2013年7月18日木曜日

How psychological framing affects economic market prices in the lab and field

Ulrich Sonnemann, Colin F. Camerer, Craig R. Fox, and Thomas Langer
PNAS July 16, 2013 vol. 110 no. 29 11779-11784

ヒトの確率判断にはバイアスがあり(partition-dependence*)、それが市場価格にも反映される。
ラボ/フィールド実験、フィールドデータで検証。

*partition-dependence:
全ての起こり得る事象をN種類に分類した場合、その分類方法に依らず、N種の(分類された)事象は等確率で起こると判断してしまう。
うーん、説明が難しいな。
↓こういうことです。
"judged likelihoods of possible events vary systematically with the way the entire event space is partitioned, with probabilities of each of N partitioned events biased toward 1/N"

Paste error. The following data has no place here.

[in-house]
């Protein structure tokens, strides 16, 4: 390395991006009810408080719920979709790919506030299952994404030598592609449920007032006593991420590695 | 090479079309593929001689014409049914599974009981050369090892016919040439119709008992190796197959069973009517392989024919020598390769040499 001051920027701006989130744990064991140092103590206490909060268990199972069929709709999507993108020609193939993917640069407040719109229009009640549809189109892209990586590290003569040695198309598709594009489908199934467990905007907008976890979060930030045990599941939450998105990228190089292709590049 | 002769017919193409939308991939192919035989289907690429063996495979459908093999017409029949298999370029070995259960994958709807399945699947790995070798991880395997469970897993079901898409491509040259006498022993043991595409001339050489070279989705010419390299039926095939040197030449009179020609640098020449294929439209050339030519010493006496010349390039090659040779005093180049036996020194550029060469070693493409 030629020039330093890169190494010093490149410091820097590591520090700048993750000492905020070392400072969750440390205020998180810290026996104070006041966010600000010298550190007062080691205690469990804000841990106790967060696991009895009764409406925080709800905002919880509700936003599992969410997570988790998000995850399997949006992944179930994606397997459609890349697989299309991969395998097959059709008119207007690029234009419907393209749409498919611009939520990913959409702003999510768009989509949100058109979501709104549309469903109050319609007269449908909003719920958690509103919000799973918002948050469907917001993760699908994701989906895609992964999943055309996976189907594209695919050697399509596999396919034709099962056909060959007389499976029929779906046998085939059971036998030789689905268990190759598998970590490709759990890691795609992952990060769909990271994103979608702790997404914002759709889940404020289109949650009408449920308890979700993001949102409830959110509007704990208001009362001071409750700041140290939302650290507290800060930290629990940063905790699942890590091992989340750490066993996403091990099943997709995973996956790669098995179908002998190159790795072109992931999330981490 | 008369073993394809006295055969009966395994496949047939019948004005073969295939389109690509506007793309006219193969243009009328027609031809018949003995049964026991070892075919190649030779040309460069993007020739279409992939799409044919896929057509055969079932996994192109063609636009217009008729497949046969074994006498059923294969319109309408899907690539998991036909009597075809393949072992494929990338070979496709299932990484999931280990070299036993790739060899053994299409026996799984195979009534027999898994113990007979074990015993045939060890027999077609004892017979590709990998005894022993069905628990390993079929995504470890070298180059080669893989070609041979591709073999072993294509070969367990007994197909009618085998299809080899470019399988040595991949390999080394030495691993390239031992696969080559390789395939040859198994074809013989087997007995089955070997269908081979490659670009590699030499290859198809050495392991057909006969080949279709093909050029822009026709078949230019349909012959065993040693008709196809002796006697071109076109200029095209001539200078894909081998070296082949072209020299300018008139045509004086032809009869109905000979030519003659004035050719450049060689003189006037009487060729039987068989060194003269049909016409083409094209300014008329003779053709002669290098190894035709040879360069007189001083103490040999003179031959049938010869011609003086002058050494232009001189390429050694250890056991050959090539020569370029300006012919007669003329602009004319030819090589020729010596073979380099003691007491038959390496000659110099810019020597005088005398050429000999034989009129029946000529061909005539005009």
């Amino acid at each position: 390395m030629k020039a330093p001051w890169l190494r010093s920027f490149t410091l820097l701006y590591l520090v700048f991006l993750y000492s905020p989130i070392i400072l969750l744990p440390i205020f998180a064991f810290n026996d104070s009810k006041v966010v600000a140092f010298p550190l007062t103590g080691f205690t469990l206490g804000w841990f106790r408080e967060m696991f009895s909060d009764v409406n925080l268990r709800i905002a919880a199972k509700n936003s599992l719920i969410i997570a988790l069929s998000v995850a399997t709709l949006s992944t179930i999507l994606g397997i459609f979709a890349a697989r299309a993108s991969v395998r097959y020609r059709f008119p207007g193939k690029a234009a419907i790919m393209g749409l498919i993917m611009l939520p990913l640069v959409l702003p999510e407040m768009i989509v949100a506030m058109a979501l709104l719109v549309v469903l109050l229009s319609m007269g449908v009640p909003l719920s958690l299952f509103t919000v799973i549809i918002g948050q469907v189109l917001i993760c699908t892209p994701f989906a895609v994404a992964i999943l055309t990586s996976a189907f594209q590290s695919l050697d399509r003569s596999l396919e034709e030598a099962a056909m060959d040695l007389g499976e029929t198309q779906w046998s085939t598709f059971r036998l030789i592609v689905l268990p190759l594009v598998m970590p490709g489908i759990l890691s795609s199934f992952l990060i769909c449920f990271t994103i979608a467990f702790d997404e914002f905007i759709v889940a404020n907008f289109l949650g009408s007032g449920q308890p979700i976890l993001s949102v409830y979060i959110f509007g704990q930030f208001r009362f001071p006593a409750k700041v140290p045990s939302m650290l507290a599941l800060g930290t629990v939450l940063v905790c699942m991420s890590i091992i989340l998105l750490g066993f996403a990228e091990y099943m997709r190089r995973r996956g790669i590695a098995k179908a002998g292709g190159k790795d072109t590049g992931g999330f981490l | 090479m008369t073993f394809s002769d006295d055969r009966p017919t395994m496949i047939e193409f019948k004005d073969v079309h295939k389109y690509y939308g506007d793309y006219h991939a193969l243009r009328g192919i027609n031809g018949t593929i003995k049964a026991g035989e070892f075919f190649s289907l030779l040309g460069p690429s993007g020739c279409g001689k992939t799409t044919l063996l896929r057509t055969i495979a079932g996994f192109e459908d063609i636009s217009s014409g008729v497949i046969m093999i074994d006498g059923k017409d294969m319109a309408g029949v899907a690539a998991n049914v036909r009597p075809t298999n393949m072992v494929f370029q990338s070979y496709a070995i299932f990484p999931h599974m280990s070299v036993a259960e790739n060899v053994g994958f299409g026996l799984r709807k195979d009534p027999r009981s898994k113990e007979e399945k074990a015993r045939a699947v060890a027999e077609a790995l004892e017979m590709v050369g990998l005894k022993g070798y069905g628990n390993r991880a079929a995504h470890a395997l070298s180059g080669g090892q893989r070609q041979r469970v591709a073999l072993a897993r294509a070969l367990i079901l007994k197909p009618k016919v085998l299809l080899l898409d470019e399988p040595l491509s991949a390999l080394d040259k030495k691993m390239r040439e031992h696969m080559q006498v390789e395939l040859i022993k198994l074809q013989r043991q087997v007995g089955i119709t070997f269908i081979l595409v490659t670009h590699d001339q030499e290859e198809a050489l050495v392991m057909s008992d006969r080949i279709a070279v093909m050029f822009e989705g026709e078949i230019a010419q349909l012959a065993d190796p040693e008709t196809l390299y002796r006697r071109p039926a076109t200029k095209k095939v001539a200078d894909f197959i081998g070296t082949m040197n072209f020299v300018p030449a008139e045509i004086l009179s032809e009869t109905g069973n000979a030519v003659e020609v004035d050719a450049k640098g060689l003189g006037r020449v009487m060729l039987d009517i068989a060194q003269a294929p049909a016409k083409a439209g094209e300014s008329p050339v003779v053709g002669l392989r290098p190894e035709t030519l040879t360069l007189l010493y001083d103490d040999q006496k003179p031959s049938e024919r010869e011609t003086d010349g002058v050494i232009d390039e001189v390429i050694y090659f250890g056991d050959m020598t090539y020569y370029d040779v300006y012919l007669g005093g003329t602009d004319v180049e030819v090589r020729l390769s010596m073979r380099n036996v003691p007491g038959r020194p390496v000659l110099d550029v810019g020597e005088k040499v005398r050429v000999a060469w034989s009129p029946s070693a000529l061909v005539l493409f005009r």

A fundamental debate in social sciences concerns how individual judgments and choices, resulting from psychological mechanisms, are manifested in collective economic behavior. Economists emphasize the capacity of markets to aggregate information distributed among traders into rational equilibrium prices. However, psychologists have identified pervasive and systematic biases in individual judgment that they generally assume will affect collective behavior. In particular, recent studies have found that judged likelihoods of possible events vary systematically with the way the entire event space is partitioned, with probabilities of each of N partitioned events biased toward 1/N. Thus, combining events into a common partition lowers perceived probability, and unpacking events into separate partitions increases their perceived probability. We look for evidence of such bias in various prediction markets, in which prices can be interpreted as probabilities of upcoming events. In two highly controlled experimental studies, we find clear evidence of partition dependence in a 2-h laboratory experiment and a field experiment on National Basketball Association (NBA) and Federation Internationale de Football Association (FIFA World Cup) sports events spanning several weeks. We also find evidence consistent with partition dependence in nonexperimental field data from prediction markets for economic derivatives (guessing the values of important macroeconomic statistics) and horse races. Results in any one of the studies might be explained by a specialized alternative theory, but no alternative theories can explain the results of all four studies. We conclude that psychological biases in individual judgment can affect market prices, and understanding those effects requires combining a variety of methods from psychology and economics.

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